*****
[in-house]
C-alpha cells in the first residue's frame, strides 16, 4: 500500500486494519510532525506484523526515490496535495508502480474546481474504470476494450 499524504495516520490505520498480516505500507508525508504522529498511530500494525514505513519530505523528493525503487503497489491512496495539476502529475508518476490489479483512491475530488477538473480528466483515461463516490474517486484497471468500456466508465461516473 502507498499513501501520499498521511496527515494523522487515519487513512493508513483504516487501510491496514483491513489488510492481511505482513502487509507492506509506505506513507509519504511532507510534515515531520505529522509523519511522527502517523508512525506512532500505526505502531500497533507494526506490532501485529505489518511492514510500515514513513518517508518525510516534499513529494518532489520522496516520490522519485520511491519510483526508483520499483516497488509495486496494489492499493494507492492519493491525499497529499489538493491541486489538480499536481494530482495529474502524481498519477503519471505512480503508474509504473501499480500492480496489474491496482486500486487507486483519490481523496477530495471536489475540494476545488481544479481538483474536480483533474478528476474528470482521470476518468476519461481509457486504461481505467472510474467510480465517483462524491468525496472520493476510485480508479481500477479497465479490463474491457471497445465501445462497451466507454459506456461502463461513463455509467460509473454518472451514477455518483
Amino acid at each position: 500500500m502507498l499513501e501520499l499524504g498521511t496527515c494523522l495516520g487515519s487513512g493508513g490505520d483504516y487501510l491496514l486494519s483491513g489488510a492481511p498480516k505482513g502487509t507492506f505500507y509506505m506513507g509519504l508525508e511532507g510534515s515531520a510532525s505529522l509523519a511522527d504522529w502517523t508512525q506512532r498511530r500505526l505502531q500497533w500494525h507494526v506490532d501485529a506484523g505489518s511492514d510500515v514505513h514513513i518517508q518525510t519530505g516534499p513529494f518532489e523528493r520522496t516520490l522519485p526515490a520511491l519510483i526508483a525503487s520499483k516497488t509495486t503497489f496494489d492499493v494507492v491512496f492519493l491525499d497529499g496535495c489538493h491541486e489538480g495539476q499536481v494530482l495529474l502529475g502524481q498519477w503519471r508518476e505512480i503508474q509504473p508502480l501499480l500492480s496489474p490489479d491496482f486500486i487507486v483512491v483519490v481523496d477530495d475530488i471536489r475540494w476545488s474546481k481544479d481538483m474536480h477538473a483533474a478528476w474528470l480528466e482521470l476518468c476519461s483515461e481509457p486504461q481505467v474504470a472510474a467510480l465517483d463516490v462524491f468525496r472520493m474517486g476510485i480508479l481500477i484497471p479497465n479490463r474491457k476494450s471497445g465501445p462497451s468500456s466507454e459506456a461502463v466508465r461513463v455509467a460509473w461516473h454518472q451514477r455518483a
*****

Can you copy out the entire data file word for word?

[in-house]
C-alpha cells in the first residue's frame, strides 16, 4: 500500500486494519510532525506484523526515490496535495508502480474546481474504470476494450 499524504495516520490505520498480516505500507508525508504522529498511530500494525514505513519530505523528493525503487503497489491512496495539476502529475508518476490489479483512491475530488477538473480528466483515461463516490474517486484497471468500456466508465461516473 502507498499513501501520499498521511496527515494523522487515519487513512493508513483504516487501510491496514483491513489488510492481511505482513502487509507492506509506505506513507509519504511532507510534515515531520505529522509523519511522527502517523508512525506512532500505526505502531500497533507494526506490532501485529505489518511492514510500515514513513518517508518525510516534499513529494518532489520522496516520490522519485520511491519510483526508483520499483516497488509495486496494489492499493494507492492519493491525499497529499489538493491541486489538480499536481494530482495529474502524481498519477503519471505512480503508474509504473501499480500492480496489474491496482486500486487507486483519490481523496477530495471536489475540494476545488481544479481538483474536480483533474478528476474528470482521470476518468476519461481509457486504461481505467472510474467510480465517483462524491468525496472520493476510485480508479481500477479497465479490463474491457471497445465501445462497451466507454459506456461502463461513463455509467460509473454518472451514477455518483
Amino acid at each position: 500500500m502507498l499513501e501520499l499524504g498521511t496527515c494523522l495516520g487515519s487513512g493508513g490505520d483504516y487501510l491496514l486494519s483491513g489488510a492481511p498480516k505482513g502487509t507492506f505500507y509506505m506513507g509519504l508525508e511532507g510534515s515531520a510532525s505529522l509523519a511522527d504522529w502517523t508512525q506512532r498511530r500505526l505502531q500497533w500494525h507494526v506490532d501485529a506484523g505489518s511492514d510500515v514505513h514513513i518517508q518525510t519530505g516534499p513529494f518532489e523528493r520522496t516520490l522519485p526515490a520511491l519510483i526508483a525503487s520499483k516497488t509495486t503497489f496494489d492499493v494507492v491512496f492519493l491525499d497529499g496535495c489538493h491541486e489538480g495539476q499536481v494530482l495529474l502529475g502524481q498519477w503519471r508518476e505512480i503508474q509504473p508502480l501499480l500492480s496489474p490489479d491496482f486500486i487507486v483512491v483519490v481523496d477530495d475530488i471536489r475540494w476545488s474546481k481544479d481538483m474536480h477538473a483533474a478528476w474528470l480528466e482521470l476518468c476519461s483515461e481509457p486504461q481505467v474504470a472510474a467510480l465517483d463516490v462524491f468525496r472520493m474517486g476510485i480508479l481500477i484497471p479497465n479490463r474491457k476494450s471497445g465501445p462497451s468500456s466507454e459506456a461502463v466508465r461513463v455509467a460509473w461516473h454518472q451514477r455518483a